9 April, 2018
A multidisciplinary team made up of archaeologists, historians, and documentalists from the Chilean Museum of Pre-Colombian Art, supported by ALMA astronomers and an Atacameño researcher (Jimena Cruz), ascertained the existence of astronomic structures –saywas– in the Atacama Desert, bordering the Inca Trail. This discovery reveals that, far from being an “empty void,” this desert continues to be a place loaded with of sacred significance.
Through the shadow they project on the ground during sunrise, the saywas, stone structures built by the Incas, identify and predict equinoxes, solstices and other astronomic events.
In the early morning of March 21, 2017, in the town of Vaquillas, at 4,200 meters above sea level in the inner mountain range of the city of Taltal, a group of scientists, led by Cecilia Sanhueza, associate researcher for the Pre-Colombian museum, was able to verify firsthand the exact alignment of two central saywas with the sunrise point at the autumn equinox. Later, at dawn on June 21, in the Ramaditas sector near the Loa river, the same team witnessed the winter solstice sunrise, perfectly aligned with two saywas measuring 1.20 meters high.
Both experiences proved the hypothesis on location that the saywas are astronomic markers and are aligned with relevant dates in the Inca calendar.
“The alliance between the Pre-Columbian Museum, the ALMA Observatory, and BHP/Minera Escondida has made this research possible, revealing an unknown aspect of the Inca Trail,” says Carlos Aldunate, director of the Pre-Columbian Museum and one of the archaeologists involved. The saywas, stone structures described by chroniclers in 16th and 17th-century documents, had not been identified previously anywhere else along the Inca Trail. “Everything that has to do with the Pre-Colombian culture, in general, is very important to us, and this even more so, as it is located on current Chilean soil,” adds Aldunate.
The study of ancient Quechua and Aymara dictionaries led the project’s lead historian, Cecilia Sanhueza, to examine the relationship between the saywas and the Incan astronomic system. “Cusco was surrounded by columns which were used to measure time, create calendars, and predict equinoxes and solstices, as well as the planting and harvesting season. What was interesting was finding these astronomic saywas along the Inca Trail, outside the major cities in unpopulated areas with no other apparent movement,” explains Cecilia Sanhueza.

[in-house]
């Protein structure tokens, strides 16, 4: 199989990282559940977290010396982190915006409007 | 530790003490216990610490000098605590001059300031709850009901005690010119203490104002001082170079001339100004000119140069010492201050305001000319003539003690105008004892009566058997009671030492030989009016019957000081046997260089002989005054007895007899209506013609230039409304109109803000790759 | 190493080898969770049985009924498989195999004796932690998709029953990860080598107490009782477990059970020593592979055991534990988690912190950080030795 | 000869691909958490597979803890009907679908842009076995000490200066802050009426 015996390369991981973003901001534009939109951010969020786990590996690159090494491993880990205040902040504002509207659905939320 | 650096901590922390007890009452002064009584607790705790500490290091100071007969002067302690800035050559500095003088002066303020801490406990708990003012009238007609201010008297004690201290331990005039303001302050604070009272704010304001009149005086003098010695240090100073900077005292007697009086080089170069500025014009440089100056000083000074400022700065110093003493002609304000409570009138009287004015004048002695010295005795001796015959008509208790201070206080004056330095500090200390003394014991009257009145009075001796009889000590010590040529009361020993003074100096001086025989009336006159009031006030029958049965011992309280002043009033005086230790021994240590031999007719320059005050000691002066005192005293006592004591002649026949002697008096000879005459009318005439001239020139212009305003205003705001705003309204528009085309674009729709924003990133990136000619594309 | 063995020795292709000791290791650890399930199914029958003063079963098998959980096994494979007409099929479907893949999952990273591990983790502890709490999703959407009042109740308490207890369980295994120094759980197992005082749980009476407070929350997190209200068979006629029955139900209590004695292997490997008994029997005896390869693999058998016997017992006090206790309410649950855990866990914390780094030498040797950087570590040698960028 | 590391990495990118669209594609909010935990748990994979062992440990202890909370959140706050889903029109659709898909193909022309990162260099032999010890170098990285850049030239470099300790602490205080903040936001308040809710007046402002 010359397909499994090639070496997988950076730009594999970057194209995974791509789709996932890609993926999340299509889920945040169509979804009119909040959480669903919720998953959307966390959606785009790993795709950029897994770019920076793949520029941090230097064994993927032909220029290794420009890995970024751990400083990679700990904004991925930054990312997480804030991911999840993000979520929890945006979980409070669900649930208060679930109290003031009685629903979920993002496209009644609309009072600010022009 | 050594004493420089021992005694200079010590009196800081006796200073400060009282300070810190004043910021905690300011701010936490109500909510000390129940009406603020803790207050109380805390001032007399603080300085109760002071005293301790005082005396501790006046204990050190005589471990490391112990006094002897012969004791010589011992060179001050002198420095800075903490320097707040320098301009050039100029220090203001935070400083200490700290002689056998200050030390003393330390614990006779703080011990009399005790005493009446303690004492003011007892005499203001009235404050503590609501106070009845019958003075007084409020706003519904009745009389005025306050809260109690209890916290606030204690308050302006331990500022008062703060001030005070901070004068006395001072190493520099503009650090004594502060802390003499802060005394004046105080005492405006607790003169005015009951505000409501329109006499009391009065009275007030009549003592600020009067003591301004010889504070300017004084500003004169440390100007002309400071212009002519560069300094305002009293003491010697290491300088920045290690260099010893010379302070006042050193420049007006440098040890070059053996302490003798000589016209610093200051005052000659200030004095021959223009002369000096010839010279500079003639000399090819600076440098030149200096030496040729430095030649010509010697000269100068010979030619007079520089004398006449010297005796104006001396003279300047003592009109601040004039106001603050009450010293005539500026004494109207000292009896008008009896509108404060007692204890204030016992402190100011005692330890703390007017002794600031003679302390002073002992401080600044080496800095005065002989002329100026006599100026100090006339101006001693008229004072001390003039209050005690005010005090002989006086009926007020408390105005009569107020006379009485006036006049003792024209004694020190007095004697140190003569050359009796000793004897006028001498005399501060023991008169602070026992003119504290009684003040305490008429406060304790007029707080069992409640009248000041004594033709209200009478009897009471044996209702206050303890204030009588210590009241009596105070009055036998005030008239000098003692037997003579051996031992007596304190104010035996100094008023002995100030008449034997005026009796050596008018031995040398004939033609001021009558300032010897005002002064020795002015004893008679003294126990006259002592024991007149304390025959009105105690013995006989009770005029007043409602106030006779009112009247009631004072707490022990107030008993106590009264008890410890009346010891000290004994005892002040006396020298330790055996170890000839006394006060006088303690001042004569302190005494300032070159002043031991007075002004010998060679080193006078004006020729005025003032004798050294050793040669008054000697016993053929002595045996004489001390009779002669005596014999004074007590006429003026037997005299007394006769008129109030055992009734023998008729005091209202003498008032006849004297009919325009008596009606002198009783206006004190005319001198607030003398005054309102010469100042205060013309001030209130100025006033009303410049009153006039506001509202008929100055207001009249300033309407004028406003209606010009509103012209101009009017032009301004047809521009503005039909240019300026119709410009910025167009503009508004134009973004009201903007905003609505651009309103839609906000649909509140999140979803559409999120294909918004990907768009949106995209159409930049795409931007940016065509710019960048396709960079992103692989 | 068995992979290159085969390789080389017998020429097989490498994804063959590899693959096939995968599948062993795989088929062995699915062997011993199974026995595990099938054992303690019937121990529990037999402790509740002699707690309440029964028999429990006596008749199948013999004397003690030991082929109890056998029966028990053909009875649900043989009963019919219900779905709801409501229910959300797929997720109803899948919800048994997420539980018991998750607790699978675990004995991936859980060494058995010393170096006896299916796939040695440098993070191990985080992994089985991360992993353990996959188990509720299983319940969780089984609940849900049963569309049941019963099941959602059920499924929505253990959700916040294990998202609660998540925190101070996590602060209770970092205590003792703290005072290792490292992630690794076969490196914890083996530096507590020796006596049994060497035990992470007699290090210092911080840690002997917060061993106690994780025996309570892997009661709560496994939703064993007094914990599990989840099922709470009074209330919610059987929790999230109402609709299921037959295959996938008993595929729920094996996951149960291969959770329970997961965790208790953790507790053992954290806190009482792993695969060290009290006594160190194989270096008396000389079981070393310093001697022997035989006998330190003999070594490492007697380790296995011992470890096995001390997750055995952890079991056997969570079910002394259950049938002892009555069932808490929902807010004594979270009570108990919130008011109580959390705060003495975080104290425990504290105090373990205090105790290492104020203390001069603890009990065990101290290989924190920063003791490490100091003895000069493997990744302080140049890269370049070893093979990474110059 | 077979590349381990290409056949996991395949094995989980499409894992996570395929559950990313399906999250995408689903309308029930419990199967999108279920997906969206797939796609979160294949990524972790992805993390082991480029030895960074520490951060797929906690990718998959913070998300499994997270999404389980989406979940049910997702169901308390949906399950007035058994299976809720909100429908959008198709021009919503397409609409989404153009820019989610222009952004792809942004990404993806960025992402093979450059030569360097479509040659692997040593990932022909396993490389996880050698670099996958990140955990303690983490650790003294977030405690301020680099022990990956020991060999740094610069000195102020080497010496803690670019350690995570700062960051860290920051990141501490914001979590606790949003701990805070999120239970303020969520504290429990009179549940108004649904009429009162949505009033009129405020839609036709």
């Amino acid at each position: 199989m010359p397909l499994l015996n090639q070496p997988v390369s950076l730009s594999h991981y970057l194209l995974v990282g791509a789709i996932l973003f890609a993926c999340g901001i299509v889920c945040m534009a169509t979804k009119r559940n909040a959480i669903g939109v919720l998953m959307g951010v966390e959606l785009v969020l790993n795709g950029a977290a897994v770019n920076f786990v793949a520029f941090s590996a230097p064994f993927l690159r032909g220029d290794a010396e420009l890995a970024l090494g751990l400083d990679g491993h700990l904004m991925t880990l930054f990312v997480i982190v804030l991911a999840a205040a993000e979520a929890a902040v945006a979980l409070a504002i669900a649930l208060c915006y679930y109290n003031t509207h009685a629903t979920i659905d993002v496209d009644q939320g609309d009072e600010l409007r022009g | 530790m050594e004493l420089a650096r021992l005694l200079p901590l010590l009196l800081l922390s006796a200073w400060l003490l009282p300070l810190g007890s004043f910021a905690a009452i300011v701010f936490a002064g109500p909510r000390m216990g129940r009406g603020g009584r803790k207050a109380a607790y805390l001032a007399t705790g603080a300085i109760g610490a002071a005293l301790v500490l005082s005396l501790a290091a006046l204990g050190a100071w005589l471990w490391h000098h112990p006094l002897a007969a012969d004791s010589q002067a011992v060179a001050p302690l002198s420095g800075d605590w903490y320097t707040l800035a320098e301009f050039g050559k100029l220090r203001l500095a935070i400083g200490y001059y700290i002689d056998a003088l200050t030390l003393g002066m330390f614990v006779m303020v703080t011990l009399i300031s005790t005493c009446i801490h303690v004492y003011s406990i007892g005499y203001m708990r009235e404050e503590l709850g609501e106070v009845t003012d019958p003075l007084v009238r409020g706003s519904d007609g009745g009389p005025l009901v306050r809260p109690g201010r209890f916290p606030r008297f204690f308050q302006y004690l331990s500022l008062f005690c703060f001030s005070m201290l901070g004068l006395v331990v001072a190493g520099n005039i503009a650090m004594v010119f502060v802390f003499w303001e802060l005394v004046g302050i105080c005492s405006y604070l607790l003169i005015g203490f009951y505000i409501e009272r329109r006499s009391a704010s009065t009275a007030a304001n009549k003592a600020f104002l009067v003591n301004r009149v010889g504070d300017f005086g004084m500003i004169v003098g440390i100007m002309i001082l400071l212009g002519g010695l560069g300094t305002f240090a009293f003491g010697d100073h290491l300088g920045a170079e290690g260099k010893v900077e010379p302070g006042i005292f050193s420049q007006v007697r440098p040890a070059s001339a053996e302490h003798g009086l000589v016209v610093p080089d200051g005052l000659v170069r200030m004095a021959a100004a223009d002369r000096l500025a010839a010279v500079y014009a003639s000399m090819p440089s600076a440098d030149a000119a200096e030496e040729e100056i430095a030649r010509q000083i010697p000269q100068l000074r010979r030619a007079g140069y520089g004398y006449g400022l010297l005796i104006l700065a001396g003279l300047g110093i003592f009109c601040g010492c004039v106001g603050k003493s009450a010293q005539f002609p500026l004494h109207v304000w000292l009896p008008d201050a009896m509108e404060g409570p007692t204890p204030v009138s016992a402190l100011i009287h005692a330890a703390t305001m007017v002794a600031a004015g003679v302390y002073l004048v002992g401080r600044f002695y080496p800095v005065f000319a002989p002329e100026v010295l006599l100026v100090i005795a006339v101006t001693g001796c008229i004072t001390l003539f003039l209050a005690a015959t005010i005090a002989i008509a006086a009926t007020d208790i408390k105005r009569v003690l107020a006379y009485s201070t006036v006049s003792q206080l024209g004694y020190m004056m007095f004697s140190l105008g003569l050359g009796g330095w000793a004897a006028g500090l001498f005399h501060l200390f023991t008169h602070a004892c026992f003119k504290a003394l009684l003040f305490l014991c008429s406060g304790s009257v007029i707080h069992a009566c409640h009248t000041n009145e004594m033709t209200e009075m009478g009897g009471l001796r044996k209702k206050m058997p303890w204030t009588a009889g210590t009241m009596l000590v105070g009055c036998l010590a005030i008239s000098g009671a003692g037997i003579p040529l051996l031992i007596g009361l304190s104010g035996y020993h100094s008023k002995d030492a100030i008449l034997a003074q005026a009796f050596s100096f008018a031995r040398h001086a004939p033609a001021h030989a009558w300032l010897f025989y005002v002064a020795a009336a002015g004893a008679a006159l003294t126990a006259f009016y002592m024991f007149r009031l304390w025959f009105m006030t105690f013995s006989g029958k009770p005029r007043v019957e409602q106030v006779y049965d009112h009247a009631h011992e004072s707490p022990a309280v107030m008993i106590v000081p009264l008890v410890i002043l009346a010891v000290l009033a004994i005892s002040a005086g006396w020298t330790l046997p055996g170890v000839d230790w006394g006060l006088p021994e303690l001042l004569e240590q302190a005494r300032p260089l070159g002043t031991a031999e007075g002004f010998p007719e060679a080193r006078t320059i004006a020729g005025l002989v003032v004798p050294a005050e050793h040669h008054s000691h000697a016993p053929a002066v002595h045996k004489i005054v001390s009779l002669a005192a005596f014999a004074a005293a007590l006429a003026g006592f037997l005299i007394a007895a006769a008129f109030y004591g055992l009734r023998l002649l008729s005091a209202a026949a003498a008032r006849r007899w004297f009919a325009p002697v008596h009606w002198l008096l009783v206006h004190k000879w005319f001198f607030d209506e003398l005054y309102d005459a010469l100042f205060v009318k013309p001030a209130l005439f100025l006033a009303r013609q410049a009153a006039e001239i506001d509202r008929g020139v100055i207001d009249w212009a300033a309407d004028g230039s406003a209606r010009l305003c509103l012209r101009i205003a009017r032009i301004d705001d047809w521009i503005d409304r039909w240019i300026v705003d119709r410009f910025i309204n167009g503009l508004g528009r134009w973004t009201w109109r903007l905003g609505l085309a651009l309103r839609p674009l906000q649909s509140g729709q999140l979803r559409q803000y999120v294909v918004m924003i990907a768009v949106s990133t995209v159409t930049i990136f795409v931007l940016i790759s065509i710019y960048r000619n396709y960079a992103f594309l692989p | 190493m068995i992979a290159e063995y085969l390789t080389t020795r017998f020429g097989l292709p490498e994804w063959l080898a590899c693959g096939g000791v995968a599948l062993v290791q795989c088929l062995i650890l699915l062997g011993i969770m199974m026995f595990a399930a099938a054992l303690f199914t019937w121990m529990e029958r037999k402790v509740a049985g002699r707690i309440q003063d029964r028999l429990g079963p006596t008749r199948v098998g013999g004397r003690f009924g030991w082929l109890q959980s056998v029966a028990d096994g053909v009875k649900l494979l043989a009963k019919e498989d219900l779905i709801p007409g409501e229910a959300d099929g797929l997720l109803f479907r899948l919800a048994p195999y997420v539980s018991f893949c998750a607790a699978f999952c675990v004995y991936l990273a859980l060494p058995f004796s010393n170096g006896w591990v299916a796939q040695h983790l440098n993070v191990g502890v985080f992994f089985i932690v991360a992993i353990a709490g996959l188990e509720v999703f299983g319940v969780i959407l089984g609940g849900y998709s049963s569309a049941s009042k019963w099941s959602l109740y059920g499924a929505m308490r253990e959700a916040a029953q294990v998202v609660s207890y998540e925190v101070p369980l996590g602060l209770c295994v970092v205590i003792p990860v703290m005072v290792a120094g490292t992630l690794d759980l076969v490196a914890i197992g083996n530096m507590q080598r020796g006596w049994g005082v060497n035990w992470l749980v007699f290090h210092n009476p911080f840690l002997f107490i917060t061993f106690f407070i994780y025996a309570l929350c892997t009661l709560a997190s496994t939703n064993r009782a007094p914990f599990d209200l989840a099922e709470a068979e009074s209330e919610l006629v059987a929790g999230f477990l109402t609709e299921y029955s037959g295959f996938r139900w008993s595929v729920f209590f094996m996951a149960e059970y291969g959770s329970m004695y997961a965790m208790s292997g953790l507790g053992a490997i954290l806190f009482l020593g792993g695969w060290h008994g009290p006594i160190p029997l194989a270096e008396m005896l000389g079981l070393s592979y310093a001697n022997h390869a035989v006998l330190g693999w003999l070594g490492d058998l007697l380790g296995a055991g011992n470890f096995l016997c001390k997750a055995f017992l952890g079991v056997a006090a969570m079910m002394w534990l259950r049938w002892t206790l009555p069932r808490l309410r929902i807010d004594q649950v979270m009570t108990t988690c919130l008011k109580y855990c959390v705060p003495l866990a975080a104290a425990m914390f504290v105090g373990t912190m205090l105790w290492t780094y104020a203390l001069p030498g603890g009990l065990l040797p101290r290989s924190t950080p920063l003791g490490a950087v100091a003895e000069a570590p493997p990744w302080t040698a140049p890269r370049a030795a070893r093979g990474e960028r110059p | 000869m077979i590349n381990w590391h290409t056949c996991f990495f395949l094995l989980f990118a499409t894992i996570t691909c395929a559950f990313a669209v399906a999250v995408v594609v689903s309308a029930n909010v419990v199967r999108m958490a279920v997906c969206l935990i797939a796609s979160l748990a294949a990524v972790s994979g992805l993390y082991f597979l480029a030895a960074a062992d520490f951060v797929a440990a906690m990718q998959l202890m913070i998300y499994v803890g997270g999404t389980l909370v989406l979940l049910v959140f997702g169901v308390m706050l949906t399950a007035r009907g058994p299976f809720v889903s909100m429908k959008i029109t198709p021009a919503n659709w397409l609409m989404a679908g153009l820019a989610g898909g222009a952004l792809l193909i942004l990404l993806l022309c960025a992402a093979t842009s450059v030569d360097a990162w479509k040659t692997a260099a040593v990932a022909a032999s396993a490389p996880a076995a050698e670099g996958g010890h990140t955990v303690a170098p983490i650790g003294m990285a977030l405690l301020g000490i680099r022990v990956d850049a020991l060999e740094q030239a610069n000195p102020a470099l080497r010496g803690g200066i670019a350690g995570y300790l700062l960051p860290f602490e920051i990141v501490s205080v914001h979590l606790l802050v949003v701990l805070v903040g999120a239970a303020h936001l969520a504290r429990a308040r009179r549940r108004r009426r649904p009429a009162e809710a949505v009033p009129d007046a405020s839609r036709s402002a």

The ALMA observatory engaged in the project through its astronomers Sergio Martin and Juan Cortés, who were able to verify firsthand the incredible precision in the prediction of natural phenomena through supposedly primitive tools used by the Inca culture over 500 years ago. “As an astronomer, it was very gratifying to see these true solar calendars known as saywas, because these show that Pre-Colombian communities placed as much, if not more, importance on the sky as we do today,” shares Juan Cortés. “And the most incredible thing is that these are not far from the current location of the Atacama Large Millimeter/submillimeter Array (ALMA), which reaffirms that this is and has been a key location for astronomic observation.”
Why did they come to this unpopulated area, so far south, to construct these stone columns? This is one of the mysteries that this team led by the Pre-Colombian Museum hopes to unravel to better understand why astronomy in these desert spaces was so important to the Incas.
Cecilia Sanhueza and José Berenguer will present the results of their research “Desert Navigators: When the sky becomes part of the journey” at Puerto Ideas, Antofagasta, on April 15 at 16.30h. The results will also be on exhibit during the first half of the year in San Pedro de Atacama. And the final report will soon be available at the Museo de Arte Precolombino website.